You can continue to live in your property if you give it away but it will completely change the tax implications for you and the person you gift it to. If you give away a property but continue to live in it, this is likely to be a ‘gift with reservation’ and so ineffective from an IHT planning perspective, and may be seen by the local authority as a deliberate deprivation of assets from a long term care funding viewpoint too. This means that should the need for care arise shortly before or after making such a gift, this would potentially be seen as an attempt to avoid paying for care. In this scenario it’s likely that the property would be considered as part of your estate and used to fund your care fees. The property will also remain in your estate and be taxed on your death. You would have to pay rent at market rates, to fully prove that you have given away the property in its entirety and not benefit from it in any way.
Disposing of a property by means of a gift may give rise to a Capital Gains Tax (CGT) liability. Everyone has an annual tax free allowance (£11,100 in the 2015/16 year) but in excess of this the difference between the purchase price of the property and the market value at the date of the gift, less allowable costs of disposal, would be taxed. The tax rate can be as much as 28% depending on your marginal Income Tax rate. CGT is not applicable if you are giving away your main home, known as your ‘principle primary residence’.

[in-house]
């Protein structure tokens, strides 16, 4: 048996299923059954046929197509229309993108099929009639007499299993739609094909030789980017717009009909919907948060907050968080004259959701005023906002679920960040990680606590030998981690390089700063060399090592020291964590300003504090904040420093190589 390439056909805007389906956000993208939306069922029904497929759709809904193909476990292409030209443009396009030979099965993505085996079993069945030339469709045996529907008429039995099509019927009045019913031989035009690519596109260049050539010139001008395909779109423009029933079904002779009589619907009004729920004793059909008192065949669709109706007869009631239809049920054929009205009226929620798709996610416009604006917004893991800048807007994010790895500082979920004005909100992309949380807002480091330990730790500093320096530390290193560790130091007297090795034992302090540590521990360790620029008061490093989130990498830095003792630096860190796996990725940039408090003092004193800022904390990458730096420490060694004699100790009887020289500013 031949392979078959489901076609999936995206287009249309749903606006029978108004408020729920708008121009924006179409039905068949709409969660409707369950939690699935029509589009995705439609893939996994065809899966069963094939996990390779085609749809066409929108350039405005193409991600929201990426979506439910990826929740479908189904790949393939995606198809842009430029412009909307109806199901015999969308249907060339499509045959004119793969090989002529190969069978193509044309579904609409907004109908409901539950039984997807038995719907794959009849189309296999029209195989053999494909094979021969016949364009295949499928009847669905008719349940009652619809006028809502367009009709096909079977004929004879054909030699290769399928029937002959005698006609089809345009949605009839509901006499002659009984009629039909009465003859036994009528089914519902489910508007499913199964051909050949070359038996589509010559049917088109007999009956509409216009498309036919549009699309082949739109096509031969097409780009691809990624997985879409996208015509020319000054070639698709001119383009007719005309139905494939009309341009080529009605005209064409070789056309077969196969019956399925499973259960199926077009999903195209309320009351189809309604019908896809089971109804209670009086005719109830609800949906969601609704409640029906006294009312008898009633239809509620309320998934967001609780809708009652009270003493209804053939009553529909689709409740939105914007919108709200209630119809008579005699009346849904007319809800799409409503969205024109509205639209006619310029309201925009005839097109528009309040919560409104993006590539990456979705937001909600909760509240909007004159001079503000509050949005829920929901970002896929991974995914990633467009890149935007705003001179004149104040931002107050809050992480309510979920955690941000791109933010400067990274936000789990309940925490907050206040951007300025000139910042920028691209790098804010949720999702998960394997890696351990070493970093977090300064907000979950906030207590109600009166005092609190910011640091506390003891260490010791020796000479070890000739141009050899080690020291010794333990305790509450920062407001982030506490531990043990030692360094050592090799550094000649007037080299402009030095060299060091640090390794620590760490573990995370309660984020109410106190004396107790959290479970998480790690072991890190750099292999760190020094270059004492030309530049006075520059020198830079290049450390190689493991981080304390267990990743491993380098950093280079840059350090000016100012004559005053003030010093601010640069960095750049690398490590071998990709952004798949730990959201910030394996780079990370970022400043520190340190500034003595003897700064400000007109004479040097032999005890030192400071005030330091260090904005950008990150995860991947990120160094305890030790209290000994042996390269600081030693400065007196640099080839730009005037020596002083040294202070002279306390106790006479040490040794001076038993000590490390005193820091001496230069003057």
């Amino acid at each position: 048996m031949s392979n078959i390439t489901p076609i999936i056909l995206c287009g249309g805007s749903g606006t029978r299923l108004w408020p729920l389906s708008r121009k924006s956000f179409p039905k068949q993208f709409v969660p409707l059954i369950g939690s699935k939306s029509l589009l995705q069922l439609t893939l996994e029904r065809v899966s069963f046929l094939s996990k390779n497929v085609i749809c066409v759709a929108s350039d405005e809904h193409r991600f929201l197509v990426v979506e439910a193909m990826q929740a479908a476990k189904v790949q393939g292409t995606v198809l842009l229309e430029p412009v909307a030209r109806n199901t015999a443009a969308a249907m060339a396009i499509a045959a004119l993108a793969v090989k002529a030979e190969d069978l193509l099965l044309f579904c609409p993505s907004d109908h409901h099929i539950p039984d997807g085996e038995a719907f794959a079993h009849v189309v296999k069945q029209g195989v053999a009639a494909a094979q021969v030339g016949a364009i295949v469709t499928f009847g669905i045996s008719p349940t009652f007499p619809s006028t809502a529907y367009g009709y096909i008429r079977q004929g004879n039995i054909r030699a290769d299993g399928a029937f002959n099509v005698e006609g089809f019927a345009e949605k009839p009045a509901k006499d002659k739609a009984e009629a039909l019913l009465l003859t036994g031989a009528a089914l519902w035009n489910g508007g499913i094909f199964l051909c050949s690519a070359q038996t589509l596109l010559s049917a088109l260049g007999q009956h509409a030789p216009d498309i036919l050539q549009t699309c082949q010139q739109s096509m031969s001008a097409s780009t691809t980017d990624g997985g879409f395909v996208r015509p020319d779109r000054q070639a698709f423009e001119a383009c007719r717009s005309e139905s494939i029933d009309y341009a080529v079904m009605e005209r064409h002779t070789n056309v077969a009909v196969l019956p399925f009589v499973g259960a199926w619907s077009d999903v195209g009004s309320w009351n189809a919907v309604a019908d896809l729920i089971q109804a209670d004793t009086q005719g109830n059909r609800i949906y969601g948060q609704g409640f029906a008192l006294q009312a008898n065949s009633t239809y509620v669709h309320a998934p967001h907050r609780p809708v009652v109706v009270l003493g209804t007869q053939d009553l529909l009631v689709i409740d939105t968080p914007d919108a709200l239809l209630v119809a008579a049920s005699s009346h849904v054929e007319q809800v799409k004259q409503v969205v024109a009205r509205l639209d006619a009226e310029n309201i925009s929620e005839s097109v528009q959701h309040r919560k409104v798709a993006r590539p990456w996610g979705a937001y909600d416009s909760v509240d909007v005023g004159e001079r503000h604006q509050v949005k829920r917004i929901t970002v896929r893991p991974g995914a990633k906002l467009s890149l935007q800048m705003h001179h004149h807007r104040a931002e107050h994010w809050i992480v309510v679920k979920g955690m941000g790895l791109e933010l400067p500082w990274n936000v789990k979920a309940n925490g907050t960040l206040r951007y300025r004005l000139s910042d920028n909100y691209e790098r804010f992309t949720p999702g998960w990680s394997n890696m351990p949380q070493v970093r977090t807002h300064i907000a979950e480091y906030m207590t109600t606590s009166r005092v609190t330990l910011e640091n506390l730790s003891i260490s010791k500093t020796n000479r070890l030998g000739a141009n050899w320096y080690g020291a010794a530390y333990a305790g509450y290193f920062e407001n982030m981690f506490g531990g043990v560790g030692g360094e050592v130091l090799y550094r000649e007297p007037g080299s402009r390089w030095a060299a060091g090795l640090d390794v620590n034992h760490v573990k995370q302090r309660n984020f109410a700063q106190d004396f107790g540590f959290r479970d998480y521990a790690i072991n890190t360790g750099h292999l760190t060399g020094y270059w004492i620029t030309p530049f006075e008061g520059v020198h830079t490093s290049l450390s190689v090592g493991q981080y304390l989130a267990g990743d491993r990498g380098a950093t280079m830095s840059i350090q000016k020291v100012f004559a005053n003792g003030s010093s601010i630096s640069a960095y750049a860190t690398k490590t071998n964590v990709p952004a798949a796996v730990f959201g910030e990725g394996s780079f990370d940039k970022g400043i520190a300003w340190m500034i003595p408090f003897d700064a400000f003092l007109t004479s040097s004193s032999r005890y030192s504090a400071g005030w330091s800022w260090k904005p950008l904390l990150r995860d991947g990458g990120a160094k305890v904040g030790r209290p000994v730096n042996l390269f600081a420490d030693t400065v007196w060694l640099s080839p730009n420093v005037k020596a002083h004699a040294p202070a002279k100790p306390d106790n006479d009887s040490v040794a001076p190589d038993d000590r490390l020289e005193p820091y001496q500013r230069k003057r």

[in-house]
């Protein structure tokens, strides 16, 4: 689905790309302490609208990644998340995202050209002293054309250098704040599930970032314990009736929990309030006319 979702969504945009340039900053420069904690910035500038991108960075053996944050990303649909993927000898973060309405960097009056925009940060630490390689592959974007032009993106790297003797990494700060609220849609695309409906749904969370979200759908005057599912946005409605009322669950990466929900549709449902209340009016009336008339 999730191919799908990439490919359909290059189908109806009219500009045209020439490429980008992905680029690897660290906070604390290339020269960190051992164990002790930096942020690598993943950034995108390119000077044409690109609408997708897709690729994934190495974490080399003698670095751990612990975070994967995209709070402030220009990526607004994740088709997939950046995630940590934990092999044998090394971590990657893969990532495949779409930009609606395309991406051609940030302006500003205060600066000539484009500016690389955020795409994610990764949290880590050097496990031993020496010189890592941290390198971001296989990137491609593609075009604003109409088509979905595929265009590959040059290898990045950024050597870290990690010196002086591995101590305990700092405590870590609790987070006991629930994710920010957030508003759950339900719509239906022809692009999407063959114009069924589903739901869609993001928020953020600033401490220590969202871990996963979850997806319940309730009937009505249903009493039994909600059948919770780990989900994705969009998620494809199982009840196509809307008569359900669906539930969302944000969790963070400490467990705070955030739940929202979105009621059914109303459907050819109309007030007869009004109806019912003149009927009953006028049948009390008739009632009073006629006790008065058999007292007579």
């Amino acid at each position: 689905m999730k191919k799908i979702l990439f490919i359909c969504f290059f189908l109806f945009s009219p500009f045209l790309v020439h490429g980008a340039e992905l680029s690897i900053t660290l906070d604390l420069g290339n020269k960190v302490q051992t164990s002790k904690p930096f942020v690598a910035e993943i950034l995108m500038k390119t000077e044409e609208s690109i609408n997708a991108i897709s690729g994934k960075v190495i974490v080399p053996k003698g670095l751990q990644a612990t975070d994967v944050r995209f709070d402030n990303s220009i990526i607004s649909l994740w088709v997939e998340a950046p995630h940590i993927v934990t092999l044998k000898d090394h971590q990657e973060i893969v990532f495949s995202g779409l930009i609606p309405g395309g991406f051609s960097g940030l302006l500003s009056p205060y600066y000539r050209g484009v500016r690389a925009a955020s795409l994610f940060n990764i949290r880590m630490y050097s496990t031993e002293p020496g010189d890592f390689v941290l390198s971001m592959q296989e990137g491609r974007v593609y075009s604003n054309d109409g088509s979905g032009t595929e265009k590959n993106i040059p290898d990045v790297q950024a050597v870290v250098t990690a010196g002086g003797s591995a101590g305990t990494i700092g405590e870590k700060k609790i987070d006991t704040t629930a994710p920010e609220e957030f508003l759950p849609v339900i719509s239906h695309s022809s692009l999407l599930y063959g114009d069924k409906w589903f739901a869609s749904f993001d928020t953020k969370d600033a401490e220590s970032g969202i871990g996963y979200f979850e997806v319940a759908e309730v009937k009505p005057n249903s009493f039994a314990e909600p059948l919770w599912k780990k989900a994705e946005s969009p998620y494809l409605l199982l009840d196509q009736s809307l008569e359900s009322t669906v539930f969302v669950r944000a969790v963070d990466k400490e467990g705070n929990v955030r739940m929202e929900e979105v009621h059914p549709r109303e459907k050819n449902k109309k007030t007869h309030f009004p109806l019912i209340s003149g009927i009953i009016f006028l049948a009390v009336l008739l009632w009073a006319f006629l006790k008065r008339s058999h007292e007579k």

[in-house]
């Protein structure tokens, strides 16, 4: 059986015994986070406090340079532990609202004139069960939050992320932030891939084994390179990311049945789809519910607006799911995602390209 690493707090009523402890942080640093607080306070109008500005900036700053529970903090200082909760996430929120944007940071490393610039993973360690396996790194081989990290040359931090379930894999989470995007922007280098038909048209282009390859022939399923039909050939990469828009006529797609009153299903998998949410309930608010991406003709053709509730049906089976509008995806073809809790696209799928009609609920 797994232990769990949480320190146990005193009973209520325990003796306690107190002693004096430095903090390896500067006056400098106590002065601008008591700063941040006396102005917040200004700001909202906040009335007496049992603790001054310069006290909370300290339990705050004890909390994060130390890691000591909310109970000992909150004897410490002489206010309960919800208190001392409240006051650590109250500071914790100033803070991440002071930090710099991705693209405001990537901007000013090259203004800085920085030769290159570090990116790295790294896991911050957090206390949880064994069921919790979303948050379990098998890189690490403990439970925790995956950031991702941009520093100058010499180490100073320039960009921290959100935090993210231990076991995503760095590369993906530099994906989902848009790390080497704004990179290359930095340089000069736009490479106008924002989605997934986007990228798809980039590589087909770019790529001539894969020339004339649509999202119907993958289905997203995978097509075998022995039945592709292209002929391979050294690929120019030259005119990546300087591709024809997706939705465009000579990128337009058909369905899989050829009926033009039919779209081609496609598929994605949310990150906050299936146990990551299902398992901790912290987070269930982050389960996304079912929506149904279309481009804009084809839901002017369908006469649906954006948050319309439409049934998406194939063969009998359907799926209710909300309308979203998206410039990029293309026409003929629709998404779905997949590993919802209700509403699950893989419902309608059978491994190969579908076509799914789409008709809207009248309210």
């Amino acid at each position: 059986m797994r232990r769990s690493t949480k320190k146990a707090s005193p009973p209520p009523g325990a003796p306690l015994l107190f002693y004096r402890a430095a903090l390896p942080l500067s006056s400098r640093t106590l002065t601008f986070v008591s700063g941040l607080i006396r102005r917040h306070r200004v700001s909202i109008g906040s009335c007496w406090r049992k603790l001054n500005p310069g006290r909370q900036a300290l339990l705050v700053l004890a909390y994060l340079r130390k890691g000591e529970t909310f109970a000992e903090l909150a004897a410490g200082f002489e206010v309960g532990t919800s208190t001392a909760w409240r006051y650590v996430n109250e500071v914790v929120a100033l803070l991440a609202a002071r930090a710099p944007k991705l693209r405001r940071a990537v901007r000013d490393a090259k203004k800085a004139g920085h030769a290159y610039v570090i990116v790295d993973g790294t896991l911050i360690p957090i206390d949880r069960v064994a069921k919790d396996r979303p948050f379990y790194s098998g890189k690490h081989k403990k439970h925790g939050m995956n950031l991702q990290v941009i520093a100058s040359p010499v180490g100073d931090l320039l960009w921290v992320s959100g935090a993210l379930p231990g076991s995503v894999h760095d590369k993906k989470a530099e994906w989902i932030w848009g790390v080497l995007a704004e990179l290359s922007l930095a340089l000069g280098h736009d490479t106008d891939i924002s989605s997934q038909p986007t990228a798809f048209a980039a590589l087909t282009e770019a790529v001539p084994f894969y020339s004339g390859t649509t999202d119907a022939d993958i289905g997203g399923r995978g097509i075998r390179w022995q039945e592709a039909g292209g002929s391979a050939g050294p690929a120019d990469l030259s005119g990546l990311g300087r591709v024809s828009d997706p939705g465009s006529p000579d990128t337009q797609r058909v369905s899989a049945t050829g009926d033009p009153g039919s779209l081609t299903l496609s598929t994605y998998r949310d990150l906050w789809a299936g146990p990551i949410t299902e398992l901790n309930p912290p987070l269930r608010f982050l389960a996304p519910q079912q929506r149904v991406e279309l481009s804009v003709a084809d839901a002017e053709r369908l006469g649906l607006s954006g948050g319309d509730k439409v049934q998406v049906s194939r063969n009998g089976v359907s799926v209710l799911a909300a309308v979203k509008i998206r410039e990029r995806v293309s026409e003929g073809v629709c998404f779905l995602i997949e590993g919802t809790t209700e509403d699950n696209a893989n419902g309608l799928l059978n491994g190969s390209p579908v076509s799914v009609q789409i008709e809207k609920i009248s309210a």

An alternative to an outright gift of all of the property is to give away part of a property. You would then be a joint owner with whomever you chose to gift the property to. The part-gifted property would be treated for IHT purposes as above, but this would allow you to remain in the property and, in the scenario of an investment property, continue to receive some of the rental income. The downside is that the part of the property not gifted remains in your estate and subject to IHT.
You may also want to consider the possibility that your children may have issues of their own, for example divorce. Your son or daughter’s soon-to-be ex-spouse would have a legitimate claim against their estate which would also include your/their property. If your son or daughter had an issue with bankruptcy the property would also form part of the estate. This would potentially be claimed by any creditors seeking to realise funds in order to repay monies owed to them.